And while it definitely helps to plan out your route on Google Maps, that wouldn’t necessarily have the landmarks or the bits you want to see. The fastest route isn’t always best! You might want to pick out the small desert towns to get photographs of sunrises and sunsets. A paper map is really useful for that.
That said, you can set up Google Maps to do a multi-day trip with multiple locations, so you can see how long a route is going to take and where there are tolls, for example. Mountain passes can take a lot longer than Google Maps says it does because they’re so windy and a Mustang is a large car.
You also need a driving schedule. I asked my friend what was the longest distance hed driven in one go and he said four hours, after which he was knackered. So we said, OK, let’s stick to four hours each a day with two hours between each swap-over. This also helps to plan out roughly what you want to do from day-to-day. Some days we did big days with 8-9 hours of driving, but it’s a lot easier in the States because it’s automatic and it’s straight-line, point-and-go, whereas in the UK it’s a lot more complicated to drive eight hours!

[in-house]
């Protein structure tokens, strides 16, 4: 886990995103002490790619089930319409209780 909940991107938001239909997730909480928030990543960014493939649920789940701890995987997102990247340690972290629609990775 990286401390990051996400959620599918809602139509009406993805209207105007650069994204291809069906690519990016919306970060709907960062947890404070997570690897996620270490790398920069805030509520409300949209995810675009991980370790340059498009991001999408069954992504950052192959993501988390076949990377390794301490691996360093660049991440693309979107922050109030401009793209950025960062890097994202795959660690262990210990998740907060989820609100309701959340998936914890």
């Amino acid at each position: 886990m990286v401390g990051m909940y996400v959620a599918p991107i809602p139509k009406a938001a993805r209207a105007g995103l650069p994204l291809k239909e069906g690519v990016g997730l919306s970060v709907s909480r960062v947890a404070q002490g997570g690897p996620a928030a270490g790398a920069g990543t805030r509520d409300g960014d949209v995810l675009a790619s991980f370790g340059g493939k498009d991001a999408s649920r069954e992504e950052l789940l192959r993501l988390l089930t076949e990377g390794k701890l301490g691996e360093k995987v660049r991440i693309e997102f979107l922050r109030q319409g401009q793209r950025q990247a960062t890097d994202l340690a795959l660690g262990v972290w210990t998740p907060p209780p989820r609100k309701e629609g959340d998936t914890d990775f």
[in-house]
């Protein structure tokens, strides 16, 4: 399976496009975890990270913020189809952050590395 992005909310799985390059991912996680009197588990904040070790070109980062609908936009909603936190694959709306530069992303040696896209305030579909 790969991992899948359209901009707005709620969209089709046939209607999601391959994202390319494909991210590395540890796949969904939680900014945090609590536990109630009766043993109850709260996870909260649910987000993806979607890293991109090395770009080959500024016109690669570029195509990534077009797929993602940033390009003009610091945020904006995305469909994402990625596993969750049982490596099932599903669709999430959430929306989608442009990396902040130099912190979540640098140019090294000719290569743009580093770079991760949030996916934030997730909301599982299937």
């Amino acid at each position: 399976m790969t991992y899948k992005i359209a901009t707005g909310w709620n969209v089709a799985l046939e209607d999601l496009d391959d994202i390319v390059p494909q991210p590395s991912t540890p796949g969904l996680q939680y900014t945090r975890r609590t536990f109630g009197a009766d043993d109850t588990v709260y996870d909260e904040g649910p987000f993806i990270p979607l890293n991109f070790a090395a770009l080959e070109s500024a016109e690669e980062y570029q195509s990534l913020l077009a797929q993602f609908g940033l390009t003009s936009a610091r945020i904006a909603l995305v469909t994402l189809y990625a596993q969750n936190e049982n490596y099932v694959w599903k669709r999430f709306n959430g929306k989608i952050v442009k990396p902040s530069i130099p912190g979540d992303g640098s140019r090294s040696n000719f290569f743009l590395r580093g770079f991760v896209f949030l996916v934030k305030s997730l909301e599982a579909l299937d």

Research your accommodation when you can. We didn’t book as much accommodation as we could because I’d heard about Motel 6’s, which are pretty hit-and-miss. In one of them, we got woken up by loud knocks at the door inviting us to parties at three in the morning, then screams at four in the morning, so we decided to get out of there! But actually that was a really good morning, because we managed to see Death Valley at sunrise—on our own, because we’d got up so early!
The Motel 6’s were all right because generally they were cheap and there was one in every town, so if we felt like driving more for the day we could look up the next one that would come up.
We used Airbnb in Vegas, which is a massive saving compared to staying in a major hotels on the strip. You’re more likely to get sleep in an Airbnb and you also get shown around by a local. We took the host out for drinks and he showed us some of the local spots, where it wasn’t so expensive. I’d highly recommend that for people trying to keep budgets down, because really the expense of this trip was coming from renting a decent car.